These two now-rentable documentaries are a great double feature on the interlocking themes of media manipulation and human gullibility. Without the latter, the former wouldn’t work. If people weren’t so easy to fool, the media would have to put out truly fair and balanced news because the citizenry wouldn’t tolerate having the wool pulled over its eyes.
In reality, however, there’s a symbiotic relationship between media shepherds and the sheep-like reading/watching public. Watching these movies in tandem makes this connection more obvious. “Control Room” focuses on how the Arabic satellite news channel Al Jazeera and the U.S. networks covered the early days of the Iraq war, and how the Pentagon tried to spin this coverage.
“The Yes Men” shows how some creative anti-World Trade Organization guys were able to put up a spoof GATT web site and get invitations to speak to groups about WTO policies. The amazing thing is that generally the Yes Men tricksters could do and say outrageous stuff with no outrageous reaction from the audience.
At one presentation they argued that, as Roger Ebert summarizes, “The involuntary servitude of imported labor, which is what slavery amounts to, has been replaced in our times by the much more efficient system of exporting jobs to countries that are poor to begin with, and thus have lower maintenance costs for labor. This ‘remote labor’ is the natural alternative to slavery…[The worker] is responsible for his own housing, feeding, and medical care—which can be at a cost level much lower than a slave owner could safely provide.”
Maybe PowerPoint dulls people’s critical thinking. Whatever, after the talk the audience dutifully applauded and didn’t ask any questions. Another time the Yes Man presenter ended a speech by ripping off his business suit, revealing a gold lame body suit that featured an inflatable phallic-like appendage which supposedly was a prototype design for technology that would enable managers to supervise employees from anywhere in the world.
You’ll have to see the movie to believe what the Yes Men got away with. Even when some students challenged their plan to recycle human excrement so a hamburger could be eaten over and over, thereby improving McDonalds’ profits and lowering food prices in the Third World, the challenge was to the plan, not to the credibility of the Yes Men themselves.
Why didn’t a student stand up and scream, “You guys aren’t real WTO representatives! You’re fakes!”? That’s the big question “The Yes Men” left in the minds of Laurel and me. More personally, how much of what we see and hear ourselves is as illusory as the Yes Men speeches? For example, is Fox News just another put-on, albeit vastly better financed and without gold lame body suits?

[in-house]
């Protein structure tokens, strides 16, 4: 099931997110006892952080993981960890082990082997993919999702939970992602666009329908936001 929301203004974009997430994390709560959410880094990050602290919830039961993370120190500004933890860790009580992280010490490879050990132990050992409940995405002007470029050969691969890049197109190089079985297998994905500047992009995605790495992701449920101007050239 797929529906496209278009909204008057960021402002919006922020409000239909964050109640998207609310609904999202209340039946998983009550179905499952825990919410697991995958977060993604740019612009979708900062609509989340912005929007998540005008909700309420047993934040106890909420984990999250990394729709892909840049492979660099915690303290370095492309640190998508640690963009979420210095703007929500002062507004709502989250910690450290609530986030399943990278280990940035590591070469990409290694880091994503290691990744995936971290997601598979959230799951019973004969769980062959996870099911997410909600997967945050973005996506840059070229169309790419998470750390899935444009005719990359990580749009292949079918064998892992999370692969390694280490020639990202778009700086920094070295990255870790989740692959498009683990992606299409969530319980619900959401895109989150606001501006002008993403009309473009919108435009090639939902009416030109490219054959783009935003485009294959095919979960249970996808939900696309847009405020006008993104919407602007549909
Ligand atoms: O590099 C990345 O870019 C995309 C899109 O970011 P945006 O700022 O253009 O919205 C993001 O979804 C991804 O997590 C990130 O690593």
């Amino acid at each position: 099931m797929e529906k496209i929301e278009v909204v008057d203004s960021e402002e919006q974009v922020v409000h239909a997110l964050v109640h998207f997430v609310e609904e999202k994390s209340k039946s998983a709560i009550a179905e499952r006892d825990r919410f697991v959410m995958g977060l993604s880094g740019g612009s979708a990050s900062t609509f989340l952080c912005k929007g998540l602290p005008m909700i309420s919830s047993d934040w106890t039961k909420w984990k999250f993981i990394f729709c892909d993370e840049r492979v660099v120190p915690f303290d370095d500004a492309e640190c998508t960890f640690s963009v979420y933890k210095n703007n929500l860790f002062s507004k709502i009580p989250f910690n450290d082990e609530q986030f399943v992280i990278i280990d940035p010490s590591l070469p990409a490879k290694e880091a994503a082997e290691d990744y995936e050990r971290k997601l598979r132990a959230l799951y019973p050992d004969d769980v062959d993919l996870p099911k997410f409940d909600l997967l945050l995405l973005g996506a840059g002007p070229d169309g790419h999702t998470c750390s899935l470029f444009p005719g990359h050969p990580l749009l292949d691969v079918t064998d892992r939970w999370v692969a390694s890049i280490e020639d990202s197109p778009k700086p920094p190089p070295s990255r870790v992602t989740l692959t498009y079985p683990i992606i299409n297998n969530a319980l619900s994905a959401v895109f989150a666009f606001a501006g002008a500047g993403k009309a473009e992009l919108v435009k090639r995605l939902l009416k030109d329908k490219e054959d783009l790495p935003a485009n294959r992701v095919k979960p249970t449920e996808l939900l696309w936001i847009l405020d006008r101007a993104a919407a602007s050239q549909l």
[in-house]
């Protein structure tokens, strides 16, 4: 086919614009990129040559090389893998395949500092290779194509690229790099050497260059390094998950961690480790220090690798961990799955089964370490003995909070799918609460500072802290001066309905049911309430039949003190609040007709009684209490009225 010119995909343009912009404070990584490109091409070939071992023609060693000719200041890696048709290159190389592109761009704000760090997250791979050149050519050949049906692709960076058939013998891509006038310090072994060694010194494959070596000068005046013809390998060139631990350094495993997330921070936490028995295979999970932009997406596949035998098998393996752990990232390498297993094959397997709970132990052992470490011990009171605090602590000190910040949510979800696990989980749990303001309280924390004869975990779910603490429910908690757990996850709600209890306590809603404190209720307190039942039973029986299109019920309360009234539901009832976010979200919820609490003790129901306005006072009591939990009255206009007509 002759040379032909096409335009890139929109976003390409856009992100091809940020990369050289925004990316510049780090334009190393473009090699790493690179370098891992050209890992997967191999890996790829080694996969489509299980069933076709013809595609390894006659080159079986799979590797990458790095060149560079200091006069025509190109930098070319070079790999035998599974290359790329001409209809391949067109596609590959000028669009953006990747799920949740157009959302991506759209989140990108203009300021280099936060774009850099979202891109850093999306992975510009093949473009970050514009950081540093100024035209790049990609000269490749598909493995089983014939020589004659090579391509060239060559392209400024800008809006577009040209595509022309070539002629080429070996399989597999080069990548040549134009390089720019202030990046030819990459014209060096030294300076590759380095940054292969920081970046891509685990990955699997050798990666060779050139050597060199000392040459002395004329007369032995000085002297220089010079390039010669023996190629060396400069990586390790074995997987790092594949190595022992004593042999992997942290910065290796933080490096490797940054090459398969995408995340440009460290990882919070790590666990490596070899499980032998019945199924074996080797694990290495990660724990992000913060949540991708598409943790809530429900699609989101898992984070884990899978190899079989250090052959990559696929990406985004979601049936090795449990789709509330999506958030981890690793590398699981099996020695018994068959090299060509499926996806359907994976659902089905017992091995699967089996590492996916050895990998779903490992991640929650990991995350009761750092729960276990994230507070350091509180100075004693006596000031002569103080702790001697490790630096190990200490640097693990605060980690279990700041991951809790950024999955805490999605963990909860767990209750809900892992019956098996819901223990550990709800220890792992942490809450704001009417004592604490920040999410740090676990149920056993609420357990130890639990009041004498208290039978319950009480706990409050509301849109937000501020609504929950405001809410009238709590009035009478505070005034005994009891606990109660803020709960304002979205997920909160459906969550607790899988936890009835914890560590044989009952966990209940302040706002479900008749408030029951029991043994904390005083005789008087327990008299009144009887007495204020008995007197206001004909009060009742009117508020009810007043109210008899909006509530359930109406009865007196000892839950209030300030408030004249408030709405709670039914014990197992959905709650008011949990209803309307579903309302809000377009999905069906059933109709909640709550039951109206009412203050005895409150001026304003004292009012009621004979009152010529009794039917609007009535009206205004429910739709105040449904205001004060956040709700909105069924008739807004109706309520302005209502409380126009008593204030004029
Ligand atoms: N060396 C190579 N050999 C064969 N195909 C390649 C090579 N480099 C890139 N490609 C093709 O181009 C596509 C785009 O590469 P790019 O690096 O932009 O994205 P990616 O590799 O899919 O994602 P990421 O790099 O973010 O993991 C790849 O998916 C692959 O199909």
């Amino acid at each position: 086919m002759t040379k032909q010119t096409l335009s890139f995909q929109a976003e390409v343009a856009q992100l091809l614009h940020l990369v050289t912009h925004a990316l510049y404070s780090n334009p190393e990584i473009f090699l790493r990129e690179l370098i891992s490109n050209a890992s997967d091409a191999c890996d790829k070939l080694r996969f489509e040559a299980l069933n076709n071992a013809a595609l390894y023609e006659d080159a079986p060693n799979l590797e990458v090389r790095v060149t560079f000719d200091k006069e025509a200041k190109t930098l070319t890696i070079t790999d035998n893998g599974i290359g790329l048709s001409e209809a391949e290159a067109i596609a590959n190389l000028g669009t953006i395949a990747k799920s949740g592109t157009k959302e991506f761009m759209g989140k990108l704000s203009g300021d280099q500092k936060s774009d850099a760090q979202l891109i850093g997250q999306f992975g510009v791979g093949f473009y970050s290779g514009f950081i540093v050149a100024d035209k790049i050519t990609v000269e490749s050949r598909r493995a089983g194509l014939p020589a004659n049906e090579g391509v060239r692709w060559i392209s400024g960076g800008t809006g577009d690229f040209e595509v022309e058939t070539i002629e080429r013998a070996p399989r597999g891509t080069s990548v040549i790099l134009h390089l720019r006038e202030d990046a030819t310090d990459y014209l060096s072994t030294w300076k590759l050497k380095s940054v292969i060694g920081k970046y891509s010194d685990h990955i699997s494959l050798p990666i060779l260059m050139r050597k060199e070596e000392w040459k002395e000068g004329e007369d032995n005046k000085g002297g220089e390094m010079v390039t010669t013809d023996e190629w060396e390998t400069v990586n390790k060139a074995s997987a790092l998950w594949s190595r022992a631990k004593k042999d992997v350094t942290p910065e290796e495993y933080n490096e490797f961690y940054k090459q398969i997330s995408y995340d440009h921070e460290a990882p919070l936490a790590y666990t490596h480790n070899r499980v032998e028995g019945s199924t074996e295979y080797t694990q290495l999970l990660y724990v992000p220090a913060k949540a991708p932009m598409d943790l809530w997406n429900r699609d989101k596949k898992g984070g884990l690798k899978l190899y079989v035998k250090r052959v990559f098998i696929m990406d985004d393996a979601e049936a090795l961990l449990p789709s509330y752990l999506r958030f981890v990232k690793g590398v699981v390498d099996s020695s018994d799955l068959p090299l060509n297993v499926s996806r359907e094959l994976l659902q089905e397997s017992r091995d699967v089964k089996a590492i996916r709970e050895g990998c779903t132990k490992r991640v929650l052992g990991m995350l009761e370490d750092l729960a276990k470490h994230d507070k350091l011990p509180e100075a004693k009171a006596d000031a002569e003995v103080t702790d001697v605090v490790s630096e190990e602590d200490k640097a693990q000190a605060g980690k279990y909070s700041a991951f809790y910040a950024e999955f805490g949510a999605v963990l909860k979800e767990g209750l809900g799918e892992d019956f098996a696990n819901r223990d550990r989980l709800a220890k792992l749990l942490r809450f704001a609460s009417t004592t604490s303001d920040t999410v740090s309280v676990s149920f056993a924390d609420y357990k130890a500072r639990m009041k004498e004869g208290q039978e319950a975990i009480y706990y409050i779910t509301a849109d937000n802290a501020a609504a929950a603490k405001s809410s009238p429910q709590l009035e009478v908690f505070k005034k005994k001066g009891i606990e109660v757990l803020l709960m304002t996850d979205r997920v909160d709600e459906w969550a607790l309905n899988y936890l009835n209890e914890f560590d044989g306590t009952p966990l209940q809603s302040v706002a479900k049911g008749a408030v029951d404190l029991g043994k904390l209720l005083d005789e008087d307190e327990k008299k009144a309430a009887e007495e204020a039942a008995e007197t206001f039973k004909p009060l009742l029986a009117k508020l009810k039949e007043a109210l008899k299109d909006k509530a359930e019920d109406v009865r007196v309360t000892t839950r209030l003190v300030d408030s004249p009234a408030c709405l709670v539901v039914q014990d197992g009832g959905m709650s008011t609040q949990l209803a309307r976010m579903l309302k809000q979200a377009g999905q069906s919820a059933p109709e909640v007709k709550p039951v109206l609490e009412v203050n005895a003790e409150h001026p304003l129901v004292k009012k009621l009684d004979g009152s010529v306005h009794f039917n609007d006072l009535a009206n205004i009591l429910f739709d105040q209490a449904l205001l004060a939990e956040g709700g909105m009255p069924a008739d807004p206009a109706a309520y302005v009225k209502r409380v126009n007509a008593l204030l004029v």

“Control Room” shows how different the Iraq war looked on Al Jazeera as compared to the U.S. networks and cable news channels. I came away with a much more sympathetic view of Al Jazeera. To some extent I had believed the Donald Rumsfeld bluster that Al Jazeera slants its coverage to show only the anti-American perspective. But after watching the movie’s interviews with Al Jazeera correspondents and editors, it’s obvious that they are committed to a vision of media integrity that is at least as valid as the Fox News version. Probably, more so.
Sure, Al Jazeera picks and chooses what to report. Images of dead Iraqi children are shown more often than pictures of Iraqis giving flowers to U.S. troops. Yet every news organization does the same thing: pick and choose. Worse, what is picked and chosen from may have already been manipulated, thereby increasing the illusion shown to viewers.
The scene of reveling Iraqis toppling the Baghdad statue of Saddam Hussein was one of the pivotal media moments of the Iraq war. However, an Al Jazeera correspondent argues persuasively that the men shown toppling the statue didn’t have Baghdad accents and seemed to have been brought by U.S. troops for a staged event. “Control Room” shows a different view of the toppling than was presented on American TV: the square looks almost deserted apart from the relatively few men taking the statue down.
So the moral from these movies is: don’t always believe what you see, hear, and read. Look at life through multiple eyes, various perspectives, alternative interpretations. Trust your instincts when something seems too ridiculous to be true. Likely, it isn’t.